Thin skinned, lightly colored, susceptible to rot, birds, mites, you-name-it. Pinot Noir seeds are highly likely to be genetic mutations… this grape is FRAGILE… and you’d think that with all of these issues it would like hot dry warm weather - WRONG - Pinot loves a moderate, cool, long growing period - Burgundy is WET, Champagne is COLD & WET. You’d think Pinot Growers would have long given up on this little beautiful nightmare. 

I’m definitely not the only one out there raving about Santa Barbara Pinot Noir. The climate here in the central coast is, debatably & quite possibly, the ultimate Pinot Noir zone on the planet. When one thinks of the western central coast what do we think? Cool westerly winds rolling ceaselessly in, foggy cool nights replaced warm dry days - every day, as if by clockwork. That sun and constant wind alleviates disease pressure and subtly deposits much needed moisture on the plant and soil. A little goes a long way in the marginal winegrowing regions of the world!

Pinot is not for the faint of heart but the fruit here in our region is just right and it’s the perfect tool in the right hands. My dude Mikey… well he’s got the touch.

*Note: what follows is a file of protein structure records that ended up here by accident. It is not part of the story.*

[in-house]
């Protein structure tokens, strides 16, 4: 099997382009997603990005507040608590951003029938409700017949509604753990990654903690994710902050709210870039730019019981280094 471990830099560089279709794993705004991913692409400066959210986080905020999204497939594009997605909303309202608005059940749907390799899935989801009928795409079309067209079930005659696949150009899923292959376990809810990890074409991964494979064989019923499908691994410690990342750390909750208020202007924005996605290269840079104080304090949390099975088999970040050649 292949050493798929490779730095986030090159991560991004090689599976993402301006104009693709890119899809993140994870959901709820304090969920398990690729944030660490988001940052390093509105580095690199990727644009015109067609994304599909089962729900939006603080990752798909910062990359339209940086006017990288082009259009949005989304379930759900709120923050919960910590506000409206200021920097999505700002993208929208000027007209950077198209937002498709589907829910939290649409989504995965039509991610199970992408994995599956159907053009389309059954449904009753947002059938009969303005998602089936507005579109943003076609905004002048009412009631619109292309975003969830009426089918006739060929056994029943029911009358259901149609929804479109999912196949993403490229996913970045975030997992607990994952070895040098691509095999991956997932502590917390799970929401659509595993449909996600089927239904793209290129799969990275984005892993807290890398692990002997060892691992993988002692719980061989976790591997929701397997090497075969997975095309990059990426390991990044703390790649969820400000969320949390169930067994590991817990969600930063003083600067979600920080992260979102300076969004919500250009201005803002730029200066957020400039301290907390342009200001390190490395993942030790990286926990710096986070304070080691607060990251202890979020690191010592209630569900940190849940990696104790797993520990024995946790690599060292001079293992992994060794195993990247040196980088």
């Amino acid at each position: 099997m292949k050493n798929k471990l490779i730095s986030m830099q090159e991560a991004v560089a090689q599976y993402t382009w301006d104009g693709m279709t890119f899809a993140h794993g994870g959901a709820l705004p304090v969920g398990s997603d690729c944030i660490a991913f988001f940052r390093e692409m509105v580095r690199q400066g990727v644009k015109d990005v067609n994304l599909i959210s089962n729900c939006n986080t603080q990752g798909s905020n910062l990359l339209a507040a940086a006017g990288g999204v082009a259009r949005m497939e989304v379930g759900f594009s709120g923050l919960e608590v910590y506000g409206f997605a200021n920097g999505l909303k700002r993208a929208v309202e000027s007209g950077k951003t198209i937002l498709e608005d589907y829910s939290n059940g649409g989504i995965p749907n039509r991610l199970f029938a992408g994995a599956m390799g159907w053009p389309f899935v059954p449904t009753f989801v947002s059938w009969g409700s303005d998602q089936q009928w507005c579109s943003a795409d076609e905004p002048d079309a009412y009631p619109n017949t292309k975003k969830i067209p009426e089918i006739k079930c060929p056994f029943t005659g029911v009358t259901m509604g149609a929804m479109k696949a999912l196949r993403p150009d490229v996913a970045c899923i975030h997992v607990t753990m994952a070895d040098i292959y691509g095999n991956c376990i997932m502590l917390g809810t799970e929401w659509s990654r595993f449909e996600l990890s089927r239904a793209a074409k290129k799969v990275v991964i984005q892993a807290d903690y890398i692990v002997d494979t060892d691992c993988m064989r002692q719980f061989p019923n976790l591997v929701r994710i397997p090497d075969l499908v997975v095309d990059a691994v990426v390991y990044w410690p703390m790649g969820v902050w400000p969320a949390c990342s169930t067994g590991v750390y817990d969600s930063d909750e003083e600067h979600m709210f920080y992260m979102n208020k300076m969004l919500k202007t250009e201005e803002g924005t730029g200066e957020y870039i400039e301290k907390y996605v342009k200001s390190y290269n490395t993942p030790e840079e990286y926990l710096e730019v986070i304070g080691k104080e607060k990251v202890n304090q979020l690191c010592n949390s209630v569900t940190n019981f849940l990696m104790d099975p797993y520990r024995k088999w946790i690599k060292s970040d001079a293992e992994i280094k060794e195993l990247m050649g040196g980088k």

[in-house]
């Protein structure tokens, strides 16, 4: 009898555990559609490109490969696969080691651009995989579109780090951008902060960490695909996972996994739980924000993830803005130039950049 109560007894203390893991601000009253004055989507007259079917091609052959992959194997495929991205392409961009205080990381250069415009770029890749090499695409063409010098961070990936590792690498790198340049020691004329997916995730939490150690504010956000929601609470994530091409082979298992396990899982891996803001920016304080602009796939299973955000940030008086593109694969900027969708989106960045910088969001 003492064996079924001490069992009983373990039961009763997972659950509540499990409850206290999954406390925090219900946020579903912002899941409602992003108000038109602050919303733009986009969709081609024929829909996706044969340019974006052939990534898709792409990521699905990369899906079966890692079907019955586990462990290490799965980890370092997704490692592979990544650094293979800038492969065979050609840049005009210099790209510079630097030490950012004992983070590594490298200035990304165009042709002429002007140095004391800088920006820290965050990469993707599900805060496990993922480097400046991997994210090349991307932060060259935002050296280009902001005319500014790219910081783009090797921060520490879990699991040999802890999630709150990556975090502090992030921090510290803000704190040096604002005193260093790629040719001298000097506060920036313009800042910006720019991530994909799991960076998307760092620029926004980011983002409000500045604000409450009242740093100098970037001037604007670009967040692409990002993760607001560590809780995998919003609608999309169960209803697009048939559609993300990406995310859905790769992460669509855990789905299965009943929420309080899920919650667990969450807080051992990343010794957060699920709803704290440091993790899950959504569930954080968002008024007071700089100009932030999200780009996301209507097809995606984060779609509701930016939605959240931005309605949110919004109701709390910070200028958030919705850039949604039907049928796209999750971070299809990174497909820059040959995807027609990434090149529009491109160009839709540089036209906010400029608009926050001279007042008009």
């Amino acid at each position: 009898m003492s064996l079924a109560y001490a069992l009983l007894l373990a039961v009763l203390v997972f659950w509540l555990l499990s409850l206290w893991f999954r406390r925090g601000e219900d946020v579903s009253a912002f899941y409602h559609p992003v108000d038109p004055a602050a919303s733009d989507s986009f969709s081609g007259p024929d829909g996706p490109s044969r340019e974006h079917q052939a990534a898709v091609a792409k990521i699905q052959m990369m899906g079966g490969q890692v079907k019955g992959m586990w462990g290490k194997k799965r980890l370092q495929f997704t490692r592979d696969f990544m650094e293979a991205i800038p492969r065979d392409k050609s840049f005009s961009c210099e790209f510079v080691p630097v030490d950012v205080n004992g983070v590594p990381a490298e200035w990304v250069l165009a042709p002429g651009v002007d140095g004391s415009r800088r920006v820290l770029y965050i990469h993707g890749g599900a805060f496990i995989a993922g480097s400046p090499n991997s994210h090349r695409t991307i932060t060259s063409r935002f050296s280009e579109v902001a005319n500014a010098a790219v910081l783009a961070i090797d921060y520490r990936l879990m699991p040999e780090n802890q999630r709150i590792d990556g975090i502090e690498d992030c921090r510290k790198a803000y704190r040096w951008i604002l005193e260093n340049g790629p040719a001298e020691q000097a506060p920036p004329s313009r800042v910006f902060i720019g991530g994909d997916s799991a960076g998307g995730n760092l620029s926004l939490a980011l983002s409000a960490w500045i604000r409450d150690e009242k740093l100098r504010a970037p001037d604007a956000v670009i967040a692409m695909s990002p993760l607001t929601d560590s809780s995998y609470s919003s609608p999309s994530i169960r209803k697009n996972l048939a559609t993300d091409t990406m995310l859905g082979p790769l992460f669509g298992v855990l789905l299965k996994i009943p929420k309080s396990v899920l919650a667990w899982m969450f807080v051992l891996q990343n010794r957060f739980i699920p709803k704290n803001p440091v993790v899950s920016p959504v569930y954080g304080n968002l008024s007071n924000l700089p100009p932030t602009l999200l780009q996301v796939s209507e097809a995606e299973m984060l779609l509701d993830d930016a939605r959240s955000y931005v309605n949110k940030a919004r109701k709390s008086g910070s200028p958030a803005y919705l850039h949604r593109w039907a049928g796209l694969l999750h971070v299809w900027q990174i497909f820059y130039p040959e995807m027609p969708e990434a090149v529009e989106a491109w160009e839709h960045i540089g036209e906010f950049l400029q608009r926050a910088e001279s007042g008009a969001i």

Let us taste!  

Scar of the Sea - Sparkling Rosé of Pinot Noir - Topotero Vineyard, Avila Beach, San Luis Obispo County, CA - 2020

$52/Bottle,  $499/Case

Have you been to Avila Beach?

It is an archetype. A living portrait of idyllic California Coast living. A tiny spit of homes and piers sheltered behind the protective arm of Point San Luis. 

It feels remote more in time than space, and a cool foggy air only deepens the detachment. It’s beautiful. It’s California forever. Defined by it’s coastal minimalism this place is actually everything. 

As you hit the coast highway - north -  passing Pismo to your left, the Avila Coast materializes. The massive Shell Beach Bluff rises, obscuring a picturesque valley from the ocean spray. Huge piers and moored boats seem alive in their protected bay.

It’s the kind of thing tourists… and I… freak out over. You don’t forget seeing a place like Avila. 

Ok, I’m breathing again… Back behind that Bluff lies a super idyllic valley with a very special vineyard. The Topotero vineyard. 

Topotero is a remarkable place and especially for pinot noir destined for sparkling wine - The vineyard, planted in 1998 and organically farmed since 1998, sits low in at the foot of See Valley. All gravelly loamy alluvial deposits from the steep coastal canyon behind, the soil is perfect for happy pinot. The air is too - with a cool coastal breeze running up and down the canyon each day the air is fresh and salty. That soft rich soil may not be what we generally look for (you know we like our vines to suffer a little ;) in a vineyard, but we’re not making general wine here!